If you live in Saskatchewan, your LTE cell phone will now automatically alert you when an emergency occurs in your area.
The Alert Ready system launches in the province today, and many wireless customers' devices can now alert them to emergencies which have a direct impact on public safety. There is no additional cost associated with receiving emergency alert messages, according to Alert Ready, and as the messages are sent to every phone in specific regions without the need for a specific phone number, there is no risk to any personal information.
The alerts are sent out to phones in specific geographic regions, meaning people traveling in those areas will also receive the local alerts. According to Alert Ready, phones connected to an LTE cellular network will receive the messages within seconds of it being issued. If an alert is issued in or around a customer's home community while they are traveling, they will not receive the message.
The alerts will be sent out for a variety of emergency events, like natural, environmental or biological disasters, fires or terrorist attacks. Civil emergencies, Amber Alerts, and dangerous animals will trigger the alert system, and an alert is also sent out for potential disruption of telecommunication services between the public and emergency responders.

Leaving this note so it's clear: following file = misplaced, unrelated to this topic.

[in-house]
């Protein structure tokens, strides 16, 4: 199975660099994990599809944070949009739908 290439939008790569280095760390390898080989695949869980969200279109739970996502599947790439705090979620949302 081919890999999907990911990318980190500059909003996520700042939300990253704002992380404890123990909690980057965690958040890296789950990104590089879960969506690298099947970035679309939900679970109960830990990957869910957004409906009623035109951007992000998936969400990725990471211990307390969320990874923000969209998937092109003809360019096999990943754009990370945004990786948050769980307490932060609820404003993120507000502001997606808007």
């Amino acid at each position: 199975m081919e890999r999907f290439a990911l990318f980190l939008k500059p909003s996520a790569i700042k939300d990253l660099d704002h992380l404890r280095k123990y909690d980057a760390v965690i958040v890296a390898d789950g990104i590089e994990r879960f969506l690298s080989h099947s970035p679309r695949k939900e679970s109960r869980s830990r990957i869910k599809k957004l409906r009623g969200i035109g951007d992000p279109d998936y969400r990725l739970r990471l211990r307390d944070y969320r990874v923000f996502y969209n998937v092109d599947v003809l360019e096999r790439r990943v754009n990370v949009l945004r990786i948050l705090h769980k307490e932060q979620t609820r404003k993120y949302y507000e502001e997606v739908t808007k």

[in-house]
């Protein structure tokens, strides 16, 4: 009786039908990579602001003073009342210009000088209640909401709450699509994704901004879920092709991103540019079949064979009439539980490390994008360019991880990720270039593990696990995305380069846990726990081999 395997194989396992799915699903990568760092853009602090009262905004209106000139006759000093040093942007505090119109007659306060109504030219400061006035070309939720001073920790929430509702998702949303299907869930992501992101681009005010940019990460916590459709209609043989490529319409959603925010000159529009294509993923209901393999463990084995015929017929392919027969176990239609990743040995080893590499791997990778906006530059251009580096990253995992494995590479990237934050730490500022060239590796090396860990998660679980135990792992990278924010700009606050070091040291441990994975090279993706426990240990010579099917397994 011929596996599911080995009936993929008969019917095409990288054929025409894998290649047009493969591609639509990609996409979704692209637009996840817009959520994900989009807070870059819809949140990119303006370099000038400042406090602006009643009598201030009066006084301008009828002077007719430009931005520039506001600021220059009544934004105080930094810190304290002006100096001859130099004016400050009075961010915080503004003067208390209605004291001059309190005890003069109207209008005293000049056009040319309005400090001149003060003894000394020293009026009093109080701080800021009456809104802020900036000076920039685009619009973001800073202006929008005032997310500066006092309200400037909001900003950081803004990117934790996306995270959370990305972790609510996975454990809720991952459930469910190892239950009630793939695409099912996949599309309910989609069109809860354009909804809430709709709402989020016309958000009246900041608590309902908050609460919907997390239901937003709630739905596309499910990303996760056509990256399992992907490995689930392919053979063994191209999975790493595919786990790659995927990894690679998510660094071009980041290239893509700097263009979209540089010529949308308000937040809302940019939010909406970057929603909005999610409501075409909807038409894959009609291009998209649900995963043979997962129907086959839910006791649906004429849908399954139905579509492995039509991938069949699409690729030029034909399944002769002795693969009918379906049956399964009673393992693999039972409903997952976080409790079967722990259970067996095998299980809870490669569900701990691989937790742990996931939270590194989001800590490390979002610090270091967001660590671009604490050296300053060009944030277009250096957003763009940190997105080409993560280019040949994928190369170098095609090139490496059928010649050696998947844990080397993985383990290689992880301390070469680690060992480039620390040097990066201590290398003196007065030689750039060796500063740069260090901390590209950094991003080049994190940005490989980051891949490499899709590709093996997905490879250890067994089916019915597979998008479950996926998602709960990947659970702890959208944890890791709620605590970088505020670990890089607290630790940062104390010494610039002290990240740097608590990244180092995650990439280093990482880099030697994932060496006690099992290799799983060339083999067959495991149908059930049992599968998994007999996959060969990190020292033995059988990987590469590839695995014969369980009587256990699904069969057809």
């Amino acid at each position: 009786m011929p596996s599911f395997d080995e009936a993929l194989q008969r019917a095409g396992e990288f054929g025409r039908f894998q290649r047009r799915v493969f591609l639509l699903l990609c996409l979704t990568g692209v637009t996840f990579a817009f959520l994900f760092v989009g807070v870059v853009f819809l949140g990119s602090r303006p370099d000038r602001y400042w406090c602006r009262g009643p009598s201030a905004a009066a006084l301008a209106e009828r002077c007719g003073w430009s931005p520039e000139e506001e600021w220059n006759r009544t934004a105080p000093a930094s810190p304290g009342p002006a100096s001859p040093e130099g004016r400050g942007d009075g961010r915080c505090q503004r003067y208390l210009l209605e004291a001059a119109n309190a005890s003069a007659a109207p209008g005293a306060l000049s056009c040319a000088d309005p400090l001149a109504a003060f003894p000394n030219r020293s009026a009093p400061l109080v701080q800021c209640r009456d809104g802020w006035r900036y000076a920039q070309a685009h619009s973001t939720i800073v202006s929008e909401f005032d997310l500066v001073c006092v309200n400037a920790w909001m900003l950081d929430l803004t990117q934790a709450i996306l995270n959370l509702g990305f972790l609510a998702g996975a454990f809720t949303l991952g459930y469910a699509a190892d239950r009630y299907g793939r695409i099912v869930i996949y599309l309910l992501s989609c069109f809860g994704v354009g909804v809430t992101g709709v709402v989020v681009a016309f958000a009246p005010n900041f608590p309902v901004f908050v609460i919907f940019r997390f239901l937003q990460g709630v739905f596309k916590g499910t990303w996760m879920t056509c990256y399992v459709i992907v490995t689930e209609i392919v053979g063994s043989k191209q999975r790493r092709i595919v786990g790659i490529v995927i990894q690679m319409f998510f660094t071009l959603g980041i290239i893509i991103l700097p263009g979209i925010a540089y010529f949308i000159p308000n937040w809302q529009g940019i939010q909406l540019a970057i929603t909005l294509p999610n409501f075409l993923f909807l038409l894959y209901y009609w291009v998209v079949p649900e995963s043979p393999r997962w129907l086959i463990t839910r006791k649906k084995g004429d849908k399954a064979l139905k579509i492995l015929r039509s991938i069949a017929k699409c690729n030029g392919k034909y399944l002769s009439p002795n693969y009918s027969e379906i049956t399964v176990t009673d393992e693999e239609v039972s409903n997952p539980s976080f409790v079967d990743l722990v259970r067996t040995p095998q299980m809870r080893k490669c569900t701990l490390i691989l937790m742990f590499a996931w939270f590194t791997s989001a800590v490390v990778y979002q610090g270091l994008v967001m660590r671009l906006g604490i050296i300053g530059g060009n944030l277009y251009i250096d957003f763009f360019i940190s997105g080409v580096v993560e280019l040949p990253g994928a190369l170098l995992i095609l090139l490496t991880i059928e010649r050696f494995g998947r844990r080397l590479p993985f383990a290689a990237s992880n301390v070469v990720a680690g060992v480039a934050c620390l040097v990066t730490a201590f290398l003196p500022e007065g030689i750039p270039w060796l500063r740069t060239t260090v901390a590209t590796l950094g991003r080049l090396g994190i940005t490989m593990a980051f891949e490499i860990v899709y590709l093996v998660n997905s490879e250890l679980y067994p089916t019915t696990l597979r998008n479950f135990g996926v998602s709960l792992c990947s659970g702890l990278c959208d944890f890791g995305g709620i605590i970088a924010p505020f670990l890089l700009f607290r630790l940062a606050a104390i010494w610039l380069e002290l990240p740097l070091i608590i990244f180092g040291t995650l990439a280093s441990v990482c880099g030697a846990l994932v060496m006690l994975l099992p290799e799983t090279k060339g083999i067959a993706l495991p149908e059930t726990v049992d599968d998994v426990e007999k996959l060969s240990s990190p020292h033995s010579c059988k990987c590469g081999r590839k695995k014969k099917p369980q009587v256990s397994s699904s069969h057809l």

Depending on the type of cellular network your phone uses, it may not be compatible with the Alert Ready system. Information on which devices are compatible can be found online. Test alerts can also be sent out, and those messages will be clearly marked. According to Alert Ready, some phones will require the messages to be acknowledged before the device can be used normally again.
Lyle Karasiuk, spokesperson for Prince Albert's Parkland Ambulance, said the new alert system will improve public safety across the province.
“Anything that we can share, whether that’s locally, whether that’s nationally, to alert people of impending danger … I think it’s going to make us all a little bit safer, and a little bit more aware,” Karasiuk said.
Although happy to see the new system implemented, Karasiuk stressed the alert system does not make up for planning ahead when it comes to emergencies. He encouraged people to consider what they would do in the event of an emergency and make a plan to ensure their family’s safety. Karasiuk suggested selecting a meeting place, so families know where to go in the event of an emergency, and also recommended preparing a bag full of everything the family could need for at least 72 hours in the event of a long power outage, or if they’re unable to re-enter their home.
“This is a great alert tool, and it’s excellent for letting people know that the impending danger is near, but also it means to be prepared,” Karasiuk said. “When those emergencies do happen, we need to make sure people realize … police, fire, paramedics are going to be overwhelmed.”
Karasiuk recommended everyone visit the Government of Canada’s emergency preparedness website for ideas about what to include in an emergency kit.
The first Alert Ready test in Saskatchewan is scheduled to take place May 9 at 1:55 p.m.
On Twitter: @BryanEneas
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